This week, as part of March for Human Rights, the British Institute of Human Rights is putting human rights on the map with a tour of pop-up events from Aberdeen to Brighton, Cardigan to Northampton. Here, Sanchita Hosali, the Deputy Director of BIHR, reflects on why this campaign is needed now.
All too often we hear negative commentary purporting to speak for the public and what they think about human rights. March for Human Rights 2017 is about telling a different, often unheard story. This month-long campaign provides a positive opportunity for all those who are #AlrightWithHumanRights to stand together across social media. In addition, rather than assuming what people think about human rights, this week sees the start of BIHR touring towns and cities holding free pop-up events to learn more about the Human Rights Acts and to delve beneath the headlines.
From a cursory glance at much of the mainstream media and political rhetoric it is fair to say that the Human Rights Act often attracts ire, claims which supposedly speak for "the public". As with so many laws designed to redress power imbalances, inherent privilege and discrimination, the Human Rights Act is an easy target, especially for those who have less immediate need of it or who feel it curtails their powers.
However, when we engage with people, and uncover some of the stories behind the headlines, the reality behind the rhetoric, we see a real shift in attitudes. Many of those we meet are ambivalent, confused or sometimes fearful of the Human Rights Act. That is why having the human rights conversation is so important. At BIHR we want to provide people with the information and space to make up their own minds when it comes to human rights. We know that these spaces are sorely lacking. The national curriculum is virtually silent on the Human Rights Act, and it is absent in many professional qualifications (including of those who will have a legal duty to respect and protect human rights once in the working world).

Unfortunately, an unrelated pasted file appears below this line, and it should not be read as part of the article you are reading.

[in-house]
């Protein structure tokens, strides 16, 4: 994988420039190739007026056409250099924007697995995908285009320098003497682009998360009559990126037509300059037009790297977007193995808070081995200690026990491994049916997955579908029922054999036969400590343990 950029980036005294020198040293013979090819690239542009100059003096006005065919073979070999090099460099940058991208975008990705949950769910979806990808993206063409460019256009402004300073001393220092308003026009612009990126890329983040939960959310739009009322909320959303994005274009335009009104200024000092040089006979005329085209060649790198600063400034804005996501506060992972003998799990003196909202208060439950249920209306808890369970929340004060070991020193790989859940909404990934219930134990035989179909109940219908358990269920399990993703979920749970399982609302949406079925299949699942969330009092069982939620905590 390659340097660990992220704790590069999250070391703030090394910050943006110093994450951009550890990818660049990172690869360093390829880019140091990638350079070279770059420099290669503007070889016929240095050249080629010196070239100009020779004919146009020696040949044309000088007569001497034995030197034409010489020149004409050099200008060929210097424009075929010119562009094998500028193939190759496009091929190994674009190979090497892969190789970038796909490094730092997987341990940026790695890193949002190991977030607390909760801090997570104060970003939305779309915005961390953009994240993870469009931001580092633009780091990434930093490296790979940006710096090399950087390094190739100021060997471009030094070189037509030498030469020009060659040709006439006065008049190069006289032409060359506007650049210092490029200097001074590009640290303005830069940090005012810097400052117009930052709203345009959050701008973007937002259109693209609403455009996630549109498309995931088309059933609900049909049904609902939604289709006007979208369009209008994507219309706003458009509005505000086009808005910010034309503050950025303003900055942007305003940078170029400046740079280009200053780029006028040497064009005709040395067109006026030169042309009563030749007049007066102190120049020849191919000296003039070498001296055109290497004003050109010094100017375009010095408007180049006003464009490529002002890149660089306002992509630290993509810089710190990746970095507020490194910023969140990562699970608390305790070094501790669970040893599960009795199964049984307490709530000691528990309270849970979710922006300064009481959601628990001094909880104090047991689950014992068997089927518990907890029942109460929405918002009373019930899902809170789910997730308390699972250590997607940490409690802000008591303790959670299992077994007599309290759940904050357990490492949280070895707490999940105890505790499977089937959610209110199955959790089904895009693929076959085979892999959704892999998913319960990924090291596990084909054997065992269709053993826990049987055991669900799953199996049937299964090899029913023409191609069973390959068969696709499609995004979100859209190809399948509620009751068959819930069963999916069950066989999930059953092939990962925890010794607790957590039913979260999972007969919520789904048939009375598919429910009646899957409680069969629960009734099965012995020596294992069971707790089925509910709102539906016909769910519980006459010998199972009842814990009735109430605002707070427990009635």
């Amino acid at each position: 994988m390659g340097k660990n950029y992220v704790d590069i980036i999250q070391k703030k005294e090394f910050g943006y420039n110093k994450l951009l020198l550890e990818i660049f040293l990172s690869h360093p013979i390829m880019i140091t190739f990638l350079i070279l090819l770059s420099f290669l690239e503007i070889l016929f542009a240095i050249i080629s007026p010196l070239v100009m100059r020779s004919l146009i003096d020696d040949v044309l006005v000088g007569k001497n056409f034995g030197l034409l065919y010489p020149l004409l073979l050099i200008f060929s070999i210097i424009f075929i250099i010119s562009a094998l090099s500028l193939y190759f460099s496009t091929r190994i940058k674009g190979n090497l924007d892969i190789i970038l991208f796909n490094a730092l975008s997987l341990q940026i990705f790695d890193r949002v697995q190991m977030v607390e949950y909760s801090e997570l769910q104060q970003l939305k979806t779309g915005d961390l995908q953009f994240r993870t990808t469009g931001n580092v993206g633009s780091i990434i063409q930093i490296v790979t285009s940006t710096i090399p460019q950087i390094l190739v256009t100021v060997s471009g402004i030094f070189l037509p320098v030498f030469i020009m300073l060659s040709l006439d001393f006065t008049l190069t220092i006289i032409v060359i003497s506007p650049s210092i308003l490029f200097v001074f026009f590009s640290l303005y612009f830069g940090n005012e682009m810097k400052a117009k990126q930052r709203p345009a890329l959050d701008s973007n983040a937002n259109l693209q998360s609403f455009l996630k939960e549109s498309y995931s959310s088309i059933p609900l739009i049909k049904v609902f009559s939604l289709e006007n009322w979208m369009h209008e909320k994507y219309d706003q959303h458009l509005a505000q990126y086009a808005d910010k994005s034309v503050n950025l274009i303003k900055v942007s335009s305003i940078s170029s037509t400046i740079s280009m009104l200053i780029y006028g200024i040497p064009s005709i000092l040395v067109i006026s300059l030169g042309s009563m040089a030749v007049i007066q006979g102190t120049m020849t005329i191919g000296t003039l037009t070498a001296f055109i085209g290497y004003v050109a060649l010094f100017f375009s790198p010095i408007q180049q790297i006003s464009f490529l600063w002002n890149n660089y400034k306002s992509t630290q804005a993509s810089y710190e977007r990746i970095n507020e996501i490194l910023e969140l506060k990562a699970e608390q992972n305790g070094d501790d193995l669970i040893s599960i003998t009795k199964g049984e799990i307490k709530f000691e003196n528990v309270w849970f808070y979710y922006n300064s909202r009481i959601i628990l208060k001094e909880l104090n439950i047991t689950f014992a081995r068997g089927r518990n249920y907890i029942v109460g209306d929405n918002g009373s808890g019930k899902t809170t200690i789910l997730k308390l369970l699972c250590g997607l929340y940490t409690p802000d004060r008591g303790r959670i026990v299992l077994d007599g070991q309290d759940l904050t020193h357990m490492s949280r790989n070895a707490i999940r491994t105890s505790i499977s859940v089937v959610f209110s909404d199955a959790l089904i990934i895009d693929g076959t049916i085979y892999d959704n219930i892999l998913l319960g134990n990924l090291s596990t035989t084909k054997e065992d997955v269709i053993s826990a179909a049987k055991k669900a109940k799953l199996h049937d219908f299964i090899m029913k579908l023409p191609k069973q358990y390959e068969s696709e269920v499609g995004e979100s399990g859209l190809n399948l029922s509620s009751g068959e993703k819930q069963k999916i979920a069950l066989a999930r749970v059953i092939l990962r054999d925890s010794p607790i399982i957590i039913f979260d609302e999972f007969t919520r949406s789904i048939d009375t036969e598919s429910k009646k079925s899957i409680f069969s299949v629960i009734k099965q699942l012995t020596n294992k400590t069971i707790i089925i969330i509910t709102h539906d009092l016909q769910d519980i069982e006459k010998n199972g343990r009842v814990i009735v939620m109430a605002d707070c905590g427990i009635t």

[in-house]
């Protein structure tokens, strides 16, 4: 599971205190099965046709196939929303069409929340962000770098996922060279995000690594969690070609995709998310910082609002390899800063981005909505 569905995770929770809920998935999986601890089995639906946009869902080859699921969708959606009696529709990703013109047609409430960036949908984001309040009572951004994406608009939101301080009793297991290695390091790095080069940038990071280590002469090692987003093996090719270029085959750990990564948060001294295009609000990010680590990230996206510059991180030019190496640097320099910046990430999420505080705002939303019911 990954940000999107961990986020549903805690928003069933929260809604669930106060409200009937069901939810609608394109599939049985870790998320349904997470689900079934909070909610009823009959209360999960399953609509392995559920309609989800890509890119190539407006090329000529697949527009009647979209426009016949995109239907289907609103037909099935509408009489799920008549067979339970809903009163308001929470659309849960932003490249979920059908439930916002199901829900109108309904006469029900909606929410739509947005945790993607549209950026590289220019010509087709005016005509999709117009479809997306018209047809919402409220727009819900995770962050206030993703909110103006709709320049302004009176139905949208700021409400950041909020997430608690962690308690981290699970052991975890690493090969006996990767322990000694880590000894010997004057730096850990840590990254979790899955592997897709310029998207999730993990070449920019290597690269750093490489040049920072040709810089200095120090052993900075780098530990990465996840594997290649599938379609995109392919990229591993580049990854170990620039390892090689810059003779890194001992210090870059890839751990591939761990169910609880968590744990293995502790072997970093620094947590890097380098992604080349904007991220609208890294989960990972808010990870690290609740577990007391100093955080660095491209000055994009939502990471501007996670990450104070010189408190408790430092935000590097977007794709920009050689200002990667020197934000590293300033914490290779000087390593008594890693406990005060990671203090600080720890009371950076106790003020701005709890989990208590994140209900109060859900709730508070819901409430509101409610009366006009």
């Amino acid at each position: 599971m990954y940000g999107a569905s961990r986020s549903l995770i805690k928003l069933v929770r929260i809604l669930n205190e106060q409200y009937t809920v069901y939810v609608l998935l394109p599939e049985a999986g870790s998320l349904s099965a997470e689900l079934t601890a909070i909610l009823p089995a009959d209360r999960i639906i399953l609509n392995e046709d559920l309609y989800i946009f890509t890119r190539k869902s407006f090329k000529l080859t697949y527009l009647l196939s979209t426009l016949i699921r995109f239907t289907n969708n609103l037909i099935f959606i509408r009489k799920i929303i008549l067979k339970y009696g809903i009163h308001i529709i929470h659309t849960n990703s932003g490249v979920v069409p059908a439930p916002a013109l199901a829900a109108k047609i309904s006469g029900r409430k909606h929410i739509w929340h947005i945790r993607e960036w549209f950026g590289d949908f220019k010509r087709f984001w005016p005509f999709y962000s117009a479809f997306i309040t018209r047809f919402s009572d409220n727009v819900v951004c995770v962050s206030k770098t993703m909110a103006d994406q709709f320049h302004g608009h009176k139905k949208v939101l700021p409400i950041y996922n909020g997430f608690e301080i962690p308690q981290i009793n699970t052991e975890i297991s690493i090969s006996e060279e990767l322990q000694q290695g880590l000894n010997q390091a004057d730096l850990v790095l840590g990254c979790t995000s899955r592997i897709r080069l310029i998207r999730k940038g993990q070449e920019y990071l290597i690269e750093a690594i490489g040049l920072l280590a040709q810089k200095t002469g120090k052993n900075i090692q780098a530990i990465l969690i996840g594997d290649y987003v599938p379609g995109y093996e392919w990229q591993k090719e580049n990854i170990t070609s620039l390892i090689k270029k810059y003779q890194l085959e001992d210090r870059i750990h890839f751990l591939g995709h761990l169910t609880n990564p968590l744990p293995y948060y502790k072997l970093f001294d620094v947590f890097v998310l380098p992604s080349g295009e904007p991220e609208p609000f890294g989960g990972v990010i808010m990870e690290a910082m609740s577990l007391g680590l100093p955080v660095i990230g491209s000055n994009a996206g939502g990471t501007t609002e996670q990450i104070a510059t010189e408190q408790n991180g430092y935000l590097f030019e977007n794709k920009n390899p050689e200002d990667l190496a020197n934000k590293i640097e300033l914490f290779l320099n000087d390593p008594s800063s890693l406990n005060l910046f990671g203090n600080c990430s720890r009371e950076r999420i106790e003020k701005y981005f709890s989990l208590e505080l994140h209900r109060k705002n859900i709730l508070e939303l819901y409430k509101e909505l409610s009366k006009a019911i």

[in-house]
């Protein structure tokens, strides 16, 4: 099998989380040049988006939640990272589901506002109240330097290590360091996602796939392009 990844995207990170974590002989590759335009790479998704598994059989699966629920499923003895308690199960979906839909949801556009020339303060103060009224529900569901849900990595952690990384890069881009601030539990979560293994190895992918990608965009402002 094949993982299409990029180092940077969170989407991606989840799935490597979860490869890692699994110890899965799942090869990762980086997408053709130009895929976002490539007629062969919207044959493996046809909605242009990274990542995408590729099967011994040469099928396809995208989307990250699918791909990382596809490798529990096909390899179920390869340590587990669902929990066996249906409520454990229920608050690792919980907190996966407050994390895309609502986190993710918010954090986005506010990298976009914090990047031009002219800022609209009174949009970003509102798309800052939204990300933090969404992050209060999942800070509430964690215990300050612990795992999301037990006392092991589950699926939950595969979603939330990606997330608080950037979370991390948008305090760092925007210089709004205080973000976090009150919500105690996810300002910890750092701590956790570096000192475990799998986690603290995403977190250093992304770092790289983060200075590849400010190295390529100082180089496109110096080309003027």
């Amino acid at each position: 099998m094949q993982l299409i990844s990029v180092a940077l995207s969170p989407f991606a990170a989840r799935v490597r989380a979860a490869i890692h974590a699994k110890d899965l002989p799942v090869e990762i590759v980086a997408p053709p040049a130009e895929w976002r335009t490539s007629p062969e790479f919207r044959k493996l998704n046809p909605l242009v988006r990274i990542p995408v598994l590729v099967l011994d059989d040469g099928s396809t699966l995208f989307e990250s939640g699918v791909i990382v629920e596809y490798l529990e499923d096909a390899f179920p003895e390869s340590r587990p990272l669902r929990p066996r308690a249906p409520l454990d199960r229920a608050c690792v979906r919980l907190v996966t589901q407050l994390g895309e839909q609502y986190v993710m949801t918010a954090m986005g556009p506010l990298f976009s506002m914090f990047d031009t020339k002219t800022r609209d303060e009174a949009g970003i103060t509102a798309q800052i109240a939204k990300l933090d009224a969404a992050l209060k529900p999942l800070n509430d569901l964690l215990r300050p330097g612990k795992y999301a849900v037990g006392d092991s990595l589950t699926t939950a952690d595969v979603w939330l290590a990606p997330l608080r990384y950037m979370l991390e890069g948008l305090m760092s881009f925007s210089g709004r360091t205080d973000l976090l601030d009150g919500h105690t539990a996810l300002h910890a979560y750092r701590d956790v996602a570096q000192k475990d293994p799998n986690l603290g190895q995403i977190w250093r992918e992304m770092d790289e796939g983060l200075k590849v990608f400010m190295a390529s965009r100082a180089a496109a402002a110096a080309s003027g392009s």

We find that a very different, far more positive story emerges once we give people the facts about the Human Rights Act, when we look at how it works and when we unpick the "controversies" that dominate the headlines and soundbites. What we see is how the Human Rights Act is not simply about the courts, or a law that has a narrow focus, such as (possibly) preventing (some) deportations. People share with us how the Human Rights Act is an important tool to help make difficult decisions, an ethos which should underpin all of our public services.
Firefighters share with us how the Human Rights Act helps them make difficult decisions about protecting the lives of the public and staff. How those supporting people living with dementia are able to ensure loved ones have the space to share important moments in life. How Gemma, a young woman with learning disabilities, challenged her placement in an older people's care home and was supported to living in the community. How midwives are ensuring women to have more positive birth experiences. And so much more.
This March, as we put human rights on the map, we will be confronting the questions, queries and concerns people across the UK have about the Human Rights Act. We fully expect to tackle some challenging issues, but experience has taught us that providing people with authoritative, accessible and relevant information has the power to take people on a positive human rights journey. Ultimately our human rights laws are about each one of us is treated with equal dignity and respect, and that's why we're dedicating March to human rights.
The British Institute of Human Rights empowers people to know what human rights are (and what they are not), to use them in practice to achieve positive change and to make sure those in power respect and progress our human rights laws and systems. You can join the March for Human Rights digital action using #AlrightWithHumanRights across Twitter, Facebook and Instagram, and tag the British Institute of Human Rights (@BIHRhumanrights).Suggest a correction